Why smoking is bad for your health

Email this to someoneShare on FacebookShare on Google+Tweet about this on TwitterShare on LinkedInPin on PinterestShare on StumbleUponShare on Reddit

Cigarettes are made from tobacco. The tobacco plant is the only plant ever discovered to contain the drug called nicotine. Nicotine is a very strong poison that can kill a human in less than an hour if even a small amount is injected into the blood-stream. Tobacco smoke contains very tiny amounts of nicotine that are not deadly, but are still very bad for our health.

Smoking is said to stimulate pleasing and enjoyable emotions and smokers claim that it helps boost their mood. This is because cigarettes contain the addictive substance nicotine that stimulates dopamine in the brain, which is responsible for the pleasurable sensations. Smoking harms nearly every organ of the body. Cigarette smoking causes 87 percent of lung cancer deaths.


Tobacco smoke contains many other chemicals. In fact, it contains over 7000 chemicals, many of which are very harmful to our bodies. All of these chemicals mix together and form a sticky tar . The tar that gives cigarette smoke its smell and colour. The tar sticks to clothing, skin, and the insides of our lungs.

What Are the Side Effects of Smoking Cigarettes?

Short-Term Effects

Smokers tend to have smelly clothes and hair, bad breath, and yellow or brown teeth stains. Your physical appearance can also suffer as smoking can lead to premature wrinkles, gum and tooth loss, and sudden weight change. Stomach ulcers and weakened immune system are possible smoking side effects you might experience.


Long-Term Effects

Some damaging side effects of smoking cigarettes include:


Cardiovascular health problems

Smoking increases your risk of having a heart disease by two to four times, as it causes the blood vessels in your heart to thicken and grow thinner.


Increased risk of stroke

Smokers have a two to four times increased risk of having a stroke than non-smokers. It happens when a clot blocks the blood from your brain or when an artery around or in your brain explodes.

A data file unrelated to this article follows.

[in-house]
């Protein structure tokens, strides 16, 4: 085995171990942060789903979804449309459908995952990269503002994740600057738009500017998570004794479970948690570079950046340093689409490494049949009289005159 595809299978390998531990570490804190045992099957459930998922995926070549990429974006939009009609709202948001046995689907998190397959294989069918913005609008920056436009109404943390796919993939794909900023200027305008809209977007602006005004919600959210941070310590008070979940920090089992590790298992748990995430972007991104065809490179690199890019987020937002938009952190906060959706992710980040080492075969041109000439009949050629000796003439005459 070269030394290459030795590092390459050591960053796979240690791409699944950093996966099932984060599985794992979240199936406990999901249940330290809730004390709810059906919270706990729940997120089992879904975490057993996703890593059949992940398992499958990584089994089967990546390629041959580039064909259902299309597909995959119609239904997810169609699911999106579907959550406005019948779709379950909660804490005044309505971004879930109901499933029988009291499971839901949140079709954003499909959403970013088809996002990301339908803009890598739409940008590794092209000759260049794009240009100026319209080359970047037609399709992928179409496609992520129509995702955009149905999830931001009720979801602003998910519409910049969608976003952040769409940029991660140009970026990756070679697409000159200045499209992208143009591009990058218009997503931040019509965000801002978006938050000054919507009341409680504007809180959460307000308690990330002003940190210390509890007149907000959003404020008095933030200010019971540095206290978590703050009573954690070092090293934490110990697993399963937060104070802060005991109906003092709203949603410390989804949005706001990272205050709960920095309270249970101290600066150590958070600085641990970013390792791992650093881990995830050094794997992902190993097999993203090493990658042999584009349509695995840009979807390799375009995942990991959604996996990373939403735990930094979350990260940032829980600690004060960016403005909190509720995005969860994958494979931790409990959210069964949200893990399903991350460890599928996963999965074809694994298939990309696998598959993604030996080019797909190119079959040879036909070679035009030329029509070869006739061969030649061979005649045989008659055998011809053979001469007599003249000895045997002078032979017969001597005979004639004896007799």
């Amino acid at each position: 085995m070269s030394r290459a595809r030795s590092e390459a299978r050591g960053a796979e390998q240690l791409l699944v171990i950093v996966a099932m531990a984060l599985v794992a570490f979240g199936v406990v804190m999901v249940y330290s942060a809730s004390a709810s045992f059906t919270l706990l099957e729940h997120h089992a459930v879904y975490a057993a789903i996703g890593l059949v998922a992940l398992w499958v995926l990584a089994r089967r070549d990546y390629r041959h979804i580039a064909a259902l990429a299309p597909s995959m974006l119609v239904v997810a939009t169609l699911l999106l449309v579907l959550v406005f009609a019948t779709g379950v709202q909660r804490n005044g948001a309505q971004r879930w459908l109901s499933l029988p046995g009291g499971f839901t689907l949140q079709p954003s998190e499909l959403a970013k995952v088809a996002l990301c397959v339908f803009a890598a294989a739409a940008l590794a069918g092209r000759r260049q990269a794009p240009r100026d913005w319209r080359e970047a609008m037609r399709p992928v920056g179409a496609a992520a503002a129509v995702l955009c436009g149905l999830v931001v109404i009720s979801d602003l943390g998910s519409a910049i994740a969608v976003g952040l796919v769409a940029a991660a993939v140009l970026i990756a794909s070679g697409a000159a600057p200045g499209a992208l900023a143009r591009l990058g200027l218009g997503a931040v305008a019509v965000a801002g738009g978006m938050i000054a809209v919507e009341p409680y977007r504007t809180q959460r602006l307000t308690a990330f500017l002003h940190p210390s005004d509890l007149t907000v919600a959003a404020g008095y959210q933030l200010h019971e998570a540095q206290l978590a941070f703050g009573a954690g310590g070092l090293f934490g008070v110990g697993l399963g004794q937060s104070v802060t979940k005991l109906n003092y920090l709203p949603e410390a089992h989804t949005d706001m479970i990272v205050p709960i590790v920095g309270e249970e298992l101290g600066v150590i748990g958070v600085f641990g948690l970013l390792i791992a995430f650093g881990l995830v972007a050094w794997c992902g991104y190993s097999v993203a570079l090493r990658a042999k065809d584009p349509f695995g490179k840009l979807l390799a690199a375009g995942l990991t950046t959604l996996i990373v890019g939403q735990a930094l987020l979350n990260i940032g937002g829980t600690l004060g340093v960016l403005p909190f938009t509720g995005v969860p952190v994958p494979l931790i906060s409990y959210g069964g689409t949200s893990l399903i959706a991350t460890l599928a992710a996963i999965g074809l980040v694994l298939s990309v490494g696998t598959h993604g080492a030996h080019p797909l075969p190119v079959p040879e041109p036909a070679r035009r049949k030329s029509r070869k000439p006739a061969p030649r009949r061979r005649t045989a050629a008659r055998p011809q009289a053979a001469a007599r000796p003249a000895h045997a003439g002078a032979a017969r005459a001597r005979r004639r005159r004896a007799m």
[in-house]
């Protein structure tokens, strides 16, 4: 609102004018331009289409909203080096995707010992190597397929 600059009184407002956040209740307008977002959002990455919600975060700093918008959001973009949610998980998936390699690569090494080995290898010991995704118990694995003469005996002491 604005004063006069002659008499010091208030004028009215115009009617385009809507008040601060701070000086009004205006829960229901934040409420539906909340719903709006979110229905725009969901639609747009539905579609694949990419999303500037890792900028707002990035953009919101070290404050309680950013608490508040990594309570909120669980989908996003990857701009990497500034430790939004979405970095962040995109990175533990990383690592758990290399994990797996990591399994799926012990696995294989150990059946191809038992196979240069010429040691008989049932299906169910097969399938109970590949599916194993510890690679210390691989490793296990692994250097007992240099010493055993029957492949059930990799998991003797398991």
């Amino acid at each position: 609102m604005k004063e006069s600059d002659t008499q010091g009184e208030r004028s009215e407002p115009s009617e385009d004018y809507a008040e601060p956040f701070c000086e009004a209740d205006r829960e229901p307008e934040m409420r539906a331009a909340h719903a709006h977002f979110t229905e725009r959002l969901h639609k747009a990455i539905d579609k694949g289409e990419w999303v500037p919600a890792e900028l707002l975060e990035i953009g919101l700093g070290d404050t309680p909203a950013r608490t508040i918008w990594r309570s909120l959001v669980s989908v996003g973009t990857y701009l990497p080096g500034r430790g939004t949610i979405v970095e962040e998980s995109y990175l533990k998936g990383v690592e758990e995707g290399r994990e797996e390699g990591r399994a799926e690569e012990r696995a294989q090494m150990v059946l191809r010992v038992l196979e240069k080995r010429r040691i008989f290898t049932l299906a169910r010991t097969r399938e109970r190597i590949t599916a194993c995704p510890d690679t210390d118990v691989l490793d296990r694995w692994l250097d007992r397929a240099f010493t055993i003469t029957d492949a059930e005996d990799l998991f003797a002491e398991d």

Respiratory problems

Our lungs are equipped with a layer of internal mucus that serves as a protective shield for foreign materials that we inhale, by wiping off these contaminants with small hairs called cilia. Tar sticks to the cilia in our lungs that are responsible for sweeping out germs and dirt. If the cilia are covered in tar, they can’t work right, and germs and dirt can stay in the lungs and cause diseases. As a result, you cannot cough, sneeze, or swallow to get these toxins out of your body.


Pregnancy complications

Pregnant women who smoke have a higher risk of preterm (early) delivery, miscarriage, or stillbirth.



Cigarettes contain over 7000 chemicals, some of which can cause cancer, nearly 9 out of 10 lung cancers are caused by smoking cigarettes. In fact, smokers have a greater risk for lung cancer. Smoking can cause cancer of the blood (acute myeloid leukemia), bladder, cervix, colon and rectum, esophagus, kidney and renal pelvis, larynx, liver, lungs, mouth and throat, pancreas, stomach, lung and bronchus, prostate cancer.
Quitting smoking can reduce your risks of health problems. In my next post, we will discuss what changes happen when a smoker quits smoking.



You may want to consider subscribing to my blog for regular updates. If you have any questions, please feel free to email me jay@jayashreeprakash.com

Follow Us


No Comments

Leave a Comment